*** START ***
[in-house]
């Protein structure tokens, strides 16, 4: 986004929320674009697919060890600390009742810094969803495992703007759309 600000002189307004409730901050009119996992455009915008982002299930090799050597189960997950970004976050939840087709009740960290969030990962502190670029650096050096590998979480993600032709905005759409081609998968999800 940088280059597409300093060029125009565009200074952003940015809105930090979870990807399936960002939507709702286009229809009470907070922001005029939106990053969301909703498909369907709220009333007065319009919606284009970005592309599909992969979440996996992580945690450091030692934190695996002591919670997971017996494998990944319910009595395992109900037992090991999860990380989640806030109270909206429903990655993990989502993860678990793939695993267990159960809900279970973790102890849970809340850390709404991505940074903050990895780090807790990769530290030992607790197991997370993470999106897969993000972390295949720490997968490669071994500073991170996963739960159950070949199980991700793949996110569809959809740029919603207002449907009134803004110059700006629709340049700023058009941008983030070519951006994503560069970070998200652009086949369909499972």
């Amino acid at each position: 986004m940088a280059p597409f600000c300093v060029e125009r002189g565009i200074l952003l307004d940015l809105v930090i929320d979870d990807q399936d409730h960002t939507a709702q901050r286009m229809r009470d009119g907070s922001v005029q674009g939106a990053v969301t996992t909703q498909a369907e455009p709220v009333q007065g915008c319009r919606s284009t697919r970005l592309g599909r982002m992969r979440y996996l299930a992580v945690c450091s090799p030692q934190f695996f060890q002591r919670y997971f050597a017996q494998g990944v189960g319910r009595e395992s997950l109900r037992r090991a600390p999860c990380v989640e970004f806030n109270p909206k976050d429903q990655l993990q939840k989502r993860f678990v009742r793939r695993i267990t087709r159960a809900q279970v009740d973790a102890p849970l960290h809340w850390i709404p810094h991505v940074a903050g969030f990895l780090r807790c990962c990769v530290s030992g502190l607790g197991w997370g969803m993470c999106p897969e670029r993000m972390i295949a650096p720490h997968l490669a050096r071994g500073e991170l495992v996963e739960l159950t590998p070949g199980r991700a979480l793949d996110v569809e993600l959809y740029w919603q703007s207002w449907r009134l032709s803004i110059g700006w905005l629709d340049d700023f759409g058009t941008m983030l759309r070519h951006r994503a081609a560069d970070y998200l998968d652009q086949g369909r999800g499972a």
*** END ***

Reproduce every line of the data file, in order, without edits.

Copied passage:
[in-house]
């Protein structure tokens, strides 16, 4: 986004929320674009697919060890600390009742810094969803495992703007759309 600000002189307004409730901050009119996992455009915008982002299930090799050597189960997950970004976050939840087709009740960290969030990962502190670029650096050096590998979480993600032709905005759409081609998968999800 940088280059597409300093060029125009565009200074952003940015809105930090979870990807399936960002939507709702286009229809009470907070922001005029939106990053969301909703498909369907709220009333007065319009919606284009970005592309599909992969979440996996992580945690450091030692934190695996002591919670997971017996494998990944319910009595395992109900037992090991999860990380989640806030109270909206429903990655993990989502993860678990793939695993267990159960809900279970973790102890849970809340850390709404991505940074903050990895780090807790990769530290030992607790197991997370993470999106897969993000972390295949720490997968490669071994500073991170996963739960159950070949199980991700793949996110569809959809740029919603207002449907009134803004110059700006629709340049700023058009941008983030070519951006994503560069970070998200652009086949369909499972």
């Amino acid at each position: 986004m940088a280059p597409f600000c300093v060029e125009r002189g565009i200074l952003l307004d940015l809105v930090i929320d979870d990807q399936d409730h960002t939507a709702q901050r286009m229809r009470d009119g907070s922001v005029q674009g939106a990053v969301t996992t909703q498909a369907e455009p709220v009333q007065g915008c319009r919606s284009t697919r970005l592309g599909r982002m992969r979440y996996l299930a992580v945690c450091s090799p030692q934190f695996f060890q002591r919670y997971f050597a017996q494998g990944v189960g319910r009595e395992s997950l109900r037992r090991a600390p999860c990380v989640e970004f806030n109270p909206k976050d429903q990655l993990q939840k989502r993860f678990v009742r793939r695993i267990t087709r159960a809900q279970v009740d973790a102890p849970l960290h809340w850390i709404p810094h991505v940074a903050g969030f990895l780090r807790c990962c990769v530290s030992g502190l607790g197991w997370g969803m993470c999106p897969e670029r993000m972390i295949a650096p720490h997968l490669a050096r071994g500073e991170l495992v996963e739960l159950t590998p070949g199980r991700a979480l793949d996110v569809e993600l959809y740029w919603q703007s207002w449907r009134l032709s803004i110059g700006w905005l629709d340049d700023f759409g058009t941008m983030l759309r070519h951006r994503a081609a560069d970070y998200l998968d652009q086949g369909r999800g499972a």